Wednesday, June 23, 2010

In Viacom v YouTube court rules YouTube qualifies for DMCA protection

In Viacom v. YouTube, the Court has ruled that YouTube qualifies for DMCA "safe harbor" protection.

Opinion and Order

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Zepherin said...

This is what happens when the entertainment industry sues a group that has a deep pockets and readily available resources to defend itself.

Chase said...

What bearing, if any, might this decision have on the LimeWire decision? Seems there are parallels, no?

Sure LimeWire knew their software was used to traffic in infringing content, just as YouTube knew, but unlike YouTube, LimeWire had no ability to directly remove infringing content.

The judge in the YouTube case argues that awareness of general infringement does not constitute infringement by the tech operator (so long as action is taken when informed of specific infringement in a manner that is actionable).

Ray Beckerman said...

This decision has absolutely nothing to do with anything in Arista v. LimeWire. This case was closely related to UMG v. Veoh and Io v. Veoh.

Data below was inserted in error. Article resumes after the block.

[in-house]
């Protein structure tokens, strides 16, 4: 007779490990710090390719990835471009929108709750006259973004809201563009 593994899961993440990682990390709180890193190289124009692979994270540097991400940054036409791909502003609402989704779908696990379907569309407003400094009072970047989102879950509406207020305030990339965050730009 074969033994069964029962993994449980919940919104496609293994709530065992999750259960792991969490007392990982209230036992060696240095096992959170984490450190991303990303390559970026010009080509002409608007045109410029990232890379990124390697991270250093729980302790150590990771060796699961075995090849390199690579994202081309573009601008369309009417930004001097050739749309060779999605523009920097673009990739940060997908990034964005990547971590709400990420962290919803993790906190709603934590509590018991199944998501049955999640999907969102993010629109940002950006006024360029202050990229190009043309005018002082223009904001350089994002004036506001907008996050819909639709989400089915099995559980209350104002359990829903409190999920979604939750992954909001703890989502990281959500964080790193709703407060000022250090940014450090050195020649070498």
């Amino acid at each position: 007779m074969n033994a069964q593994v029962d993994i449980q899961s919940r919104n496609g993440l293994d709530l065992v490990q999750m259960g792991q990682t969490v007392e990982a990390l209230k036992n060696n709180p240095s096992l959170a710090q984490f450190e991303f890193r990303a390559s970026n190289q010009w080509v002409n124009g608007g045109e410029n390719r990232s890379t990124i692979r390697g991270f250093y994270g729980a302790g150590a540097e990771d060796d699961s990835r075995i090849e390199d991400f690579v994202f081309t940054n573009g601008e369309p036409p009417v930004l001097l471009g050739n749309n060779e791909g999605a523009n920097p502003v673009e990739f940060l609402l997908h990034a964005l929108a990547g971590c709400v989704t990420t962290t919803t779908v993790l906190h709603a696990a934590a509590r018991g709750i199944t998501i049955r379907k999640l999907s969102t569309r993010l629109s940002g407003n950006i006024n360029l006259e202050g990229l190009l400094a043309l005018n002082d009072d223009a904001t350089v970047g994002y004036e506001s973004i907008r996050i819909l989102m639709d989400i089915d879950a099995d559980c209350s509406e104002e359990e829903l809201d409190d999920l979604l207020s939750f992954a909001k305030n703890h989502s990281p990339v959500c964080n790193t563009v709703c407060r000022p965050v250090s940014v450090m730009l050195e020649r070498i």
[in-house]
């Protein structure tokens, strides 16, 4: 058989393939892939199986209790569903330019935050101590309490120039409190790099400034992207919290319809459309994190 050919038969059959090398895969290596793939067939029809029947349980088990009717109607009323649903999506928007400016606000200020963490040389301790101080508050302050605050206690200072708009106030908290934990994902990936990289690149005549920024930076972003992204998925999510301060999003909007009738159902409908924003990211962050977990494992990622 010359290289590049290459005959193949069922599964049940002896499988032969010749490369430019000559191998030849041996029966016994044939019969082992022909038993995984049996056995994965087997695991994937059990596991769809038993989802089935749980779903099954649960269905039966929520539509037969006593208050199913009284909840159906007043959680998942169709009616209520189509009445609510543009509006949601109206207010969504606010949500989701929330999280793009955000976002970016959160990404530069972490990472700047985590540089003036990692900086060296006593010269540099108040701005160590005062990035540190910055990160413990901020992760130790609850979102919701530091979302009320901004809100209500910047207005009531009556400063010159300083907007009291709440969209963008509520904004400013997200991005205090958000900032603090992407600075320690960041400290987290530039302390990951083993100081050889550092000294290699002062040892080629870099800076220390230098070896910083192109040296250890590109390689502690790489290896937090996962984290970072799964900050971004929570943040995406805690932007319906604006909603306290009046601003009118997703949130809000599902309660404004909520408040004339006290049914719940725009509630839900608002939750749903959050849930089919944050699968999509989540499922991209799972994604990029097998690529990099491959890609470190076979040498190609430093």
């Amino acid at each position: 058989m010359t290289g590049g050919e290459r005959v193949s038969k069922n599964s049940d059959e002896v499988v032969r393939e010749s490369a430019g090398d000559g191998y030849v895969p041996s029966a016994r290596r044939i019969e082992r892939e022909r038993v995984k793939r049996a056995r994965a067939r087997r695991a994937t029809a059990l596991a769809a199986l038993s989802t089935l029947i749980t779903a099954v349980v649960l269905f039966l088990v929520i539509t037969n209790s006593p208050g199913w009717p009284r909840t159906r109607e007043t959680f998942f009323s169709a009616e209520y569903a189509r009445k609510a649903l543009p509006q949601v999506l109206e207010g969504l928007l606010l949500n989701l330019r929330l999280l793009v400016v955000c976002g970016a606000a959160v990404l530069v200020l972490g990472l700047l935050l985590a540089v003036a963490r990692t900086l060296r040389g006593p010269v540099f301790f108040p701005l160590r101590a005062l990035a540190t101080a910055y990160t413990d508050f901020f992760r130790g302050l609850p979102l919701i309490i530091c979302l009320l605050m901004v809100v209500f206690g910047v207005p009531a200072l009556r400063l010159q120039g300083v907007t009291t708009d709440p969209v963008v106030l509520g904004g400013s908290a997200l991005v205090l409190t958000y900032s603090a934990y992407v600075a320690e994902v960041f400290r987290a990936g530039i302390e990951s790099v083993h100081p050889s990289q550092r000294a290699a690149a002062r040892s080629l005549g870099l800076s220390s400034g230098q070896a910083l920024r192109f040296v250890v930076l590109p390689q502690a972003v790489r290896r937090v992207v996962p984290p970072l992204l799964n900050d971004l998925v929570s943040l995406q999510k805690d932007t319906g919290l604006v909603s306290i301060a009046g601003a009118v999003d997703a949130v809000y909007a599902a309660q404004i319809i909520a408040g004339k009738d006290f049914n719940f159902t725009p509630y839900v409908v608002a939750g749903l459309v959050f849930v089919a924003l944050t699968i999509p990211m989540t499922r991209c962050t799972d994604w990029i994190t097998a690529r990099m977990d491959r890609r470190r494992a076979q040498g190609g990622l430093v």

Anonymous said...

Page 21 of the Opinion goes into detail on this:

"Grokster, Fung, and Lime Group involved peer-to-peer file-sharing networks which are not covered by the safe harbor provisions of DMCA § 512(c)."

"In a setting of distribution of software products that allowed computer-to-computer exchanges of infringing material, with the expressed intent of succeeding to the business of the notoriously infringing Napster the Grokster Court held that one who distributes a device with the object of promoting its use to infringe copyright, as shown by clear expression or other affirmative steps taken to foster infringement, is liable for the resulting acts of infringement by third parties."

Matt Fitzpatrick said...

Ruling passes the "Duh" test. If YouTube doesn't qualify for DMCA safe harbor as a user-uploaded content hosting provider, what does?

Next step: Hey YouTube, now that you have precedent on the DMCA safe harbor, how about removing those fair-use-blind Audible Magic auto-mutes and actually, uh, using the DMCA safe harbor?

"General knowledge that infringement is 'ubiquitous' does not impose a duty on the service provider to monitor or search its service for infringements." (p. 20)

Too bad Congress in 1998 didn't anticipate future methods of user-to-user sharing, and limited DMCA safe harbor protection to stuff like websites. In a more just world, the quote above would apply to LimeWire just as well as it does to YouTube.